[han population of West Berlin lives and
s its business. The other traffic is military.
s between the British, French, and American,
ces in West Germany and their garrisons in
st Berlin. This traffic 'is regulated by Allied
eement with the Soviet Union.
loscow has now said that if there is no
er negotiation about the status of Berlin, it
on May 27 turn over to the East German
ernment its authority over the military
ffc. If this is done, it will mean that at the
ek points on the highways and railroads
canals Allied military traffic will be met
East German rather than by Soviet officials.

. The immediate and specific questions about
Berlin are (1) what will we do when we meet
these East German officials; and (2) what will
the East German officials do about our military
THIS IS where the difference between' an "in-
flexible" and a "flexible" policy shows itself.
The inflexibles say that we do not recognize the
East German government, and that we cannot,
therefore, allow them to have anything to do
with our traffic to Berlin. The flexibles reply
that as long as no one interferes with our traffic
to Berlin, it does not make any difference
whether the official who stamps the papers*
wears an East German or a Soviet uniform.
They add that if Dr. Adenauer can allow East
German officials to stamp his papers for the
civilian traffic, he is in no position to insist that
President Eisenhower be more inflexible than
he is himself.
In speculating about the use of force to
keep open access to Berlin, the first question
to be decided is whether we ought to be ready
to go to war if we meet an East German
official at the checkpoints on the highway. Do
we fight because the official who wants to see
the papers carried by the truck wears an East
German uniform, or do we fight if he closes the,
highway? The flexibles say that a blockade of
West Berlin Is a fighting matter but that
whether the official is East German or Soviet
is not a fighting matter.
The flexibles say, moreover, that to announce
you. will fight about the official at the check
point is not a strong policy but a foolish one,
and because it is foolish, it is weak. It is weak
because the people of the Western world cannot
conceivably be united to fight a world war on
'such an idiotic issue.
AS WE KNOW, the Mayor of West Berlin, the
highly esteemed Willy Brandt, can be
counted among the fiexibles. He has suggested
that the East German officials might be recog-
nized as "agents" of the Soviet Union. An
easier, and !as good a way, to accomplish the
same result would be to ask a Soviet guarantee
of access to West Berlin until a new status can
be arranged or negotiations covering the two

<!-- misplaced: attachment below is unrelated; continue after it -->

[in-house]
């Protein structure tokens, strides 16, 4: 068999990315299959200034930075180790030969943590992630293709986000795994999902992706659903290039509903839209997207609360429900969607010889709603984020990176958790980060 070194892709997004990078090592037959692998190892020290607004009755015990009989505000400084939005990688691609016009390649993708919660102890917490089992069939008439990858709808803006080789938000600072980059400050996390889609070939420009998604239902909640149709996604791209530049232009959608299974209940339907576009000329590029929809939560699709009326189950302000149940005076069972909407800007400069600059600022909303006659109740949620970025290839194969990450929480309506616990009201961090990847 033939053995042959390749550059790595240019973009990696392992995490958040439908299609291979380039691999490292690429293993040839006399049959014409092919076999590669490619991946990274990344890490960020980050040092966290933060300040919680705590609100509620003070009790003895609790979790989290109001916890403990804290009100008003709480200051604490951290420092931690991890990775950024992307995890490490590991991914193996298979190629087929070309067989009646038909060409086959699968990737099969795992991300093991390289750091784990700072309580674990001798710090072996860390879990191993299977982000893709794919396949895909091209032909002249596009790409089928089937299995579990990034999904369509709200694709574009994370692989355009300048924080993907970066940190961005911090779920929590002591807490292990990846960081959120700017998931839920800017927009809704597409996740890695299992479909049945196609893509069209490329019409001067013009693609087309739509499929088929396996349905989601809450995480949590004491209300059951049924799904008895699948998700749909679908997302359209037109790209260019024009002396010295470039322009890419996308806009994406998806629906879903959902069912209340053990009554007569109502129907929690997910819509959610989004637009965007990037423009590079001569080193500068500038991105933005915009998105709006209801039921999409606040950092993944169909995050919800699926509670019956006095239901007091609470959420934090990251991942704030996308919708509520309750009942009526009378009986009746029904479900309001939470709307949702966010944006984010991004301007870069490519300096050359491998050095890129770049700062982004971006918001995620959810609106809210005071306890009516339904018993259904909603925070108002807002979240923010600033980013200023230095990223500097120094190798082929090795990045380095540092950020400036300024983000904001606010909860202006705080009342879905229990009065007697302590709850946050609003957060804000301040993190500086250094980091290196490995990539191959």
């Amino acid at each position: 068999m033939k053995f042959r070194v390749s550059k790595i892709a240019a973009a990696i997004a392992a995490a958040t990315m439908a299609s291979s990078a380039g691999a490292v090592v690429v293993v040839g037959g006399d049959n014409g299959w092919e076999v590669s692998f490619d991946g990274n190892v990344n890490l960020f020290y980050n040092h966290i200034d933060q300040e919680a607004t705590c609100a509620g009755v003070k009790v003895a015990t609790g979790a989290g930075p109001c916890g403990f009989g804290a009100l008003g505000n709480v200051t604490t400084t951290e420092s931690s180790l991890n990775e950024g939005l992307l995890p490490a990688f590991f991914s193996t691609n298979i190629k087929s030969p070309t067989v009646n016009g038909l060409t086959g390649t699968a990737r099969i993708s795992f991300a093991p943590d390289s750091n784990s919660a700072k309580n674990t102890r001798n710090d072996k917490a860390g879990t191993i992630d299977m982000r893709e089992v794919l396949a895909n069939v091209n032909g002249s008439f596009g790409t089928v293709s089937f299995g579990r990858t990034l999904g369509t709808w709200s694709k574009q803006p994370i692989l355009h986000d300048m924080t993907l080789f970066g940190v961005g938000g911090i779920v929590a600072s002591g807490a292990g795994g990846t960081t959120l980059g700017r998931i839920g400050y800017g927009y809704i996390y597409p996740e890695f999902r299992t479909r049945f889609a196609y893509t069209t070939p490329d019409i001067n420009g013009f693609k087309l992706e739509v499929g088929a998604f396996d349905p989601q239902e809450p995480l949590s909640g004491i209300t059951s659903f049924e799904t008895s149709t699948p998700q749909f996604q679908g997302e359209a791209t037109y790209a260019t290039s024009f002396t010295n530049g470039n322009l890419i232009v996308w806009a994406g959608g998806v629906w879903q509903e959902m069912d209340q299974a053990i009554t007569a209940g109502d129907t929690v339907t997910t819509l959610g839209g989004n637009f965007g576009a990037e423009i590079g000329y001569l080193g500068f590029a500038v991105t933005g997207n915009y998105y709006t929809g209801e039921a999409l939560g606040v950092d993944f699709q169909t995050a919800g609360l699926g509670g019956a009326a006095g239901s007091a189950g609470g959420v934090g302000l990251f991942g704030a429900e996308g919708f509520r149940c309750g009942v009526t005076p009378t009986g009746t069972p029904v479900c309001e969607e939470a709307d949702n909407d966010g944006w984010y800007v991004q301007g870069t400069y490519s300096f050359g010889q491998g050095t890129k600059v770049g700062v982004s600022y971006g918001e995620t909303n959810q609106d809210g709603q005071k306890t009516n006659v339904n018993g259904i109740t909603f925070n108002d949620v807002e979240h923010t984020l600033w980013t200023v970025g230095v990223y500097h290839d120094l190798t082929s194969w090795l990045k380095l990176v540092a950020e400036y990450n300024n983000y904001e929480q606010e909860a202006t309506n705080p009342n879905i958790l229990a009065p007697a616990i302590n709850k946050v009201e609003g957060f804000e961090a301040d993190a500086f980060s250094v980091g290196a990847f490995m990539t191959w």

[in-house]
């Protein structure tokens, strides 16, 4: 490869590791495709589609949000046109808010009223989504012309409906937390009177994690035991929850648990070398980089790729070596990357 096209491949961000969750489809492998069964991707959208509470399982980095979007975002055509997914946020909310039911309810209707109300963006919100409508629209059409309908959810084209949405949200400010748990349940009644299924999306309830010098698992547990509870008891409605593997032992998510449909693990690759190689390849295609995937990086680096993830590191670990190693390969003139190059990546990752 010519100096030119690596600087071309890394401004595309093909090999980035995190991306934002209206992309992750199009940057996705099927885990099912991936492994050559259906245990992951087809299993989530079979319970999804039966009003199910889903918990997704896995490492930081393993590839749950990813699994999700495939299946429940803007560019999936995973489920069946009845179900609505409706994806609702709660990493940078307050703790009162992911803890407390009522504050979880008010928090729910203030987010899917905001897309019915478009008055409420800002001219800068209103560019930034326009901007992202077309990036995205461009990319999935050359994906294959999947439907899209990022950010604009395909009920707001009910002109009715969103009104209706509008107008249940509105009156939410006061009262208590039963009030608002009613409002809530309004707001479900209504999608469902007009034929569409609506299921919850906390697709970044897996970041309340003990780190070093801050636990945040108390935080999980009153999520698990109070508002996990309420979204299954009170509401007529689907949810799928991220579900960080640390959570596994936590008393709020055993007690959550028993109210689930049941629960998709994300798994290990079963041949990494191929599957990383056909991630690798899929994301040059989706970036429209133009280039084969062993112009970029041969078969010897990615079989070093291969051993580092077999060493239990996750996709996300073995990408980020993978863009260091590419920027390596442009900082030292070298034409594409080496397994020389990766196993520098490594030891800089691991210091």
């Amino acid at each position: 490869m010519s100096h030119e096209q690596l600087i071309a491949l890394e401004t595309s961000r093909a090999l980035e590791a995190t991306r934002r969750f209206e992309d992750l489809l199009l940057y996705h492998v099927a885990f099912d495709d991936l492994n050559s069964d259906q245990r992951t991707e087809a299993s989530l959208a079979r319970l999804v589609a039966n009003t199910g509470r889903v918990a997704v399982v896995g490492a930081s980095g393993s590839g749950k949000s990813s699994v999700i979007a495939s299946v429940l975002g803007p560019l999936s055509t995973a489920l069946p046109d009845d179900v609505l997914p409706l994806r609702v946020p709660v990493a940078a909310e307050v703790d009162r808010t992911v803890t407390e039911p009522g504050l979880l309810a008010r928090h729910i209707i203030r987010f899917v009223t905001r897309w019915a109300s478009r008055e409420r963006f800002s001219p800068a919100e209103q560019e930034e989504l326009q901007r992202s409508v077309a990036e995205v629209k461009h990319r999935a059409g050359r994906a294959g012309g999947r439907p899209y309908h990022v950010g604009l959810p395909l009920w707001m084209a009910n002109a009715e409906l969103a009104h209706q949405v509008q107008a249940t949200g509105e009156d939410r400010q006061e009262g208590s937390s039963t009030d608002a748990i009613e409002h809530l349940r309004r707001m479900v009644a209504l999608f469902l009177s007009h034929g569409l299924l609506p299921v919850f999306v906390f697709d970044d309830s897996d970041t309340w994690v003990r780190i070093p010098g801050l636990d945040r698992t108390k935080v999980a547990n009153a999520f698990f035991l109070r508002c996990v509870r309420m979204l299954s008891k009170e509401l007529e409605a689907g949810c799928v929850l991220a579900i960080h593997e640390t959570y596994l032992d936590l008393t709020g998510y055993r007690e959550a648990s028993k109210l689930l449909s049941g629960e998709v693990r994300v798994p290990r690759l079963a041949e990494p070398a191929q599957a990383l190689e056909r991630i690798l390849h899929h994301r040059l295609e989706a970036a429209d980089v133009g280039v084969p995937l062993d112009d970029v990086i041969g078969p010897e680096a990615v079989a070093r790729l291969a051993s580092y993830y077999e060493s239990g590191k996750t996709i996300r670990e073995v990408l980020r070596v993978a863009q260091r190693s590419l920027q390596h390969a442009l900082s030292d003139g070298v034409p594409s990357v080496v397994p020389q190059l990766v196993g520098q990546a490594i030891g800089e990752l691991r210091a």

vrroavs onA the two Berlins What we want

After a huddle of machine lead-
ers in Senator Byrd's Washington
office in September, 1956, a spe-
cial session of the General Assem-
bly was called to adopt new anti-
integration laws. Byrd's thoughts
had progressed beyond such con-
ciliatory measures as the Gray
Plan to "massive resistance."
That same month the Legisla-
ture enacted laws forming a "line
of defense" - laws that would,
one by one, take the place of pre-
ceding laws as each was declared
unconstitutional. The key to the
entire program was withholding
state funds from any' school dis-
trict which might take steps to
The State Board of Education
opposed the plan of "massive re-
sistance" until its two ablest mem-
bers, including its president, were
replaced by reliable extremists.
THEN IT was time for Virginia
to elect another governor and so
the machine chose J. Lindsay Al-
mond, Jr., then Attorney Gener-
al of the state. As a lawyer, Al-
mond realized the limited legal
future of Byrd's plan of "massive
resistance." As a politician, he
realized that no Virginian could
win statewide office without the
blessing of Senator Byrd.
"Faced by this situation, candi-
date Almond took the obvious
course. Accepting massive resist-
ance . . . he swept last week
(Time, July 22, 1957) to an easy
victory in the . . . Virginia guber-
natorial primary ..-1
For the election in November,
the Byrd machine turned on full
steam. The name of Republican.
nominee Ted Dalton, who favored
a token yielding to court orders
with as little integration as pos-
sible, was smeared from one end
of the state to the other as an
avid integrationalist.
Throwing himself into the cam-
paign as never before and making
frequent speeches, Byrd used
events in Little Rock, Ark., to put
a clincher on Almond's election.
After the election, Sen. Byrd
told U. S. News & World Report
(Nov. 15, 1957), "A big step has
been taken and will be recognized
through the South and the nation
as showing Virginia's determina-
tion to resist integration."
IRONICALLY, the action of the
machine against integration hurt
what it was trying hardest to pro-
tect - the education of Virginia's
children. According to Time mag-
azine of Dec. 3, 1956, the construc-
tion of needed school facilities is
lagging badly; school boards are
hard put to find buyers willing
to invest in Virginia's confusion.
In addition to the anachronous
school system, the Reporter (Oct.
3, 1957) accused the machine of
leaving the state sadly deficient in
other public services. Prisons, hos-
pitals and mental institutions in
Virginia are, on the whole, far be-
low national standards. A few
years ago the Old Dominion
ranked 48th in per capita expendi-
tures for general relief, old-age
assistance and aid to dependent
children and the blind.
The taxpayers, the article con-
tinued, get no more than their
rather loxe tva swill bun -

(EDITOR'S NOTE: This 3s the sec-
and in a series of three articles deal-
ing with the composers featured in
this weekend's Societa Corelli con-
. Daily Reviewer
IN DISCUSSING the evolution of
the 'concerto during the Italian
Baroque era, it is important to
realize that Italy itself was not a
unified country, but was instead a
collection of small, independent
states, most of which had closer
contact with Vienna and London
than with each other. Hence, there
was no more a single' school of